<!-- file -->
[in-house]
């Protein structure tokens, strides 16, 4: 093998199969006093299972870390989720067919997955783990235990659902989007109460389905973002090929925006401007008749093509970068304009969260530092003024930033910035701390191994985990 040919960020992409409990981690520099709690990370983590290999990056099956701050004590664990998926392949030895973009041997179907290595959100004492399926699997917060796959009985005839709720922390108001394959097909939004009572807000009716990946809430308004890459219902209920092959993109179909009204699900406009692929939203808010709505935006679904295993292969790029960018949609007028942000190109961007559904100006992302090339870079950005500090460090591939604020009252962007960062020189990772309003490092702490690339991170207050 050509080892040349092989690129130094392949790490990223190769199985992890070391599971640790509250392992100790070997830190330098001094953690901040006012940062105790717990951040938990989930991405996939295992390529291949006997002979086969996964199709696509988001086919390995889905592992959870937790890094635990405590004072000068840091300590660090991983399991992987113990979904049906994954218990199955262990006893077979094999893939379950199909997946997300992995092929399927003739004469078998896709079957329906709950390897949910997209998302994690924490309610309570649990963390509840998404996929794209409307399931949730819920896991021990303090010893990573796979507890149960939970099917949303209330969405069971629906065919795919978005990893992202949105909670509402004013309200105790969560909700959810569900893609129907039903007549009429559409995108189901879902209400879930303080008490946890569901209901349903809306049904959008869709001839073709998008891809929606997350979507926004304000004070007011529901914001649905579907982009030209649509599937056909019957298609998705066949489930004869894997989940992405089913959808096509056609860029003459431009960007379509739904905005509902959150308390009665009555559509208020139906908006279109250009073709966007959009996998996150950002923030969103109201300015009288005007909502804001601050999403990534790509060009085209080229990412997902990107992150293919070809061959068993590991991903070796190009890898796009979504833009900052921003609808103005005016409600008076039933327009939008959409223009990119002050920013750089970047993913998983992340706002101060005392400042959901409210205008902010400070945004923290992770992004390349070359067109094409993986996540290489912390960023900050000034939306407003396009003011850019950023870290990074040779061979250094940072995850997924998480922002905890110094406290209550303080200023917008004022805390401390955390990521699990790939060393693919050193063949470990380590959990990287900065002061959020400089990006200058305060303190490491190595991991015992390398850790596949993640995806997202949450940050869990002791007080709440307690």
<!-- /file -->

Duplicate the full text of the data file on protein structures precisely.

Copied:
[in-house]
């Protein structure tokens, strides 16, 4: 093998199969006093299972870390989720067919997955783990235990659902989007109460389905973002090929925006401007008749093509970068304009969260530092003024930033910035701390191994985990 040919960020992409409990981690520099709690990370983590290999990056099956701050004590664990998926392949030895973009041997179907290595959100004492399926699997917060796959009985005839709720922390108001394959097909939004009572807000009716990946809430308004890459219902209920092959993109179909009204699900406009692929939203808010709505935006679904295993292969790029960018949609007028942000190109961007559904100006992302090339870079950005500090460090591939604020009252962007960062020189990772309003490092702490690339991170207050 050509080892040349092989690129130094392949790490990223190769199985992890070391599971640790509250392992100790070997830190330098001094953690901040006012940062105790717990951040938990989930991405996939295992390529291949006997002979086969996964199709696509988001086919390995889905592992959870937790890094635990405590004072000068840091300590660090991983399991992987113990979904049906994954218990199955262990006893077979094999893939379950199909997946997300992995092929399927003739004469078998896709079957329906709950390897949910997209998302994690924490309610309570649990963390509840998404996929794209409307399931949730819920896991021990303090010893990573796979507890149960939970099917949303209330969405069971629906065919795919978005990893992202949105909670509402004013309200105790969560909700959810569900893609129907039903007549009429559409995108189901879902209400879930303080008490946890569901209901349903809306049904959008869709001839073709998008891809929606997350979507926004304000004070007011529901914001649905579907982009030209649509599937056909019957298609998705066949489930004869894997989940992405089913959808096509056609860029003459431009960007379509739904905005509902959150308390009665009555559509208020139906908006279109250009073709966007959009996998996150950002923030969103109201300015009288005007909502804001601050999403990534790509060009085209080229990412997902990107992150293919070809061959068993590991991903070796190009890898796009979504833009900052921003609808103005005016409600008076039933327009939008959409223009990119002050920013750089970047993913998983992340706002101060005392400042959901409210205008902010400070945004923290992770992004390349070359067109094409993986996540290489912390960023900050000034939306407003396009003011850019950023870290990074040779061979250094940072995850997924998480922002905890110094406290209550303080200023917008004022805390401390955390990521699990790939060393693919050193063949470990380590959990990287900065002061959020400089990006200058305060303190490491190595991991015992390398850790596949993640995806997202949450940050869990002791007080709440307690």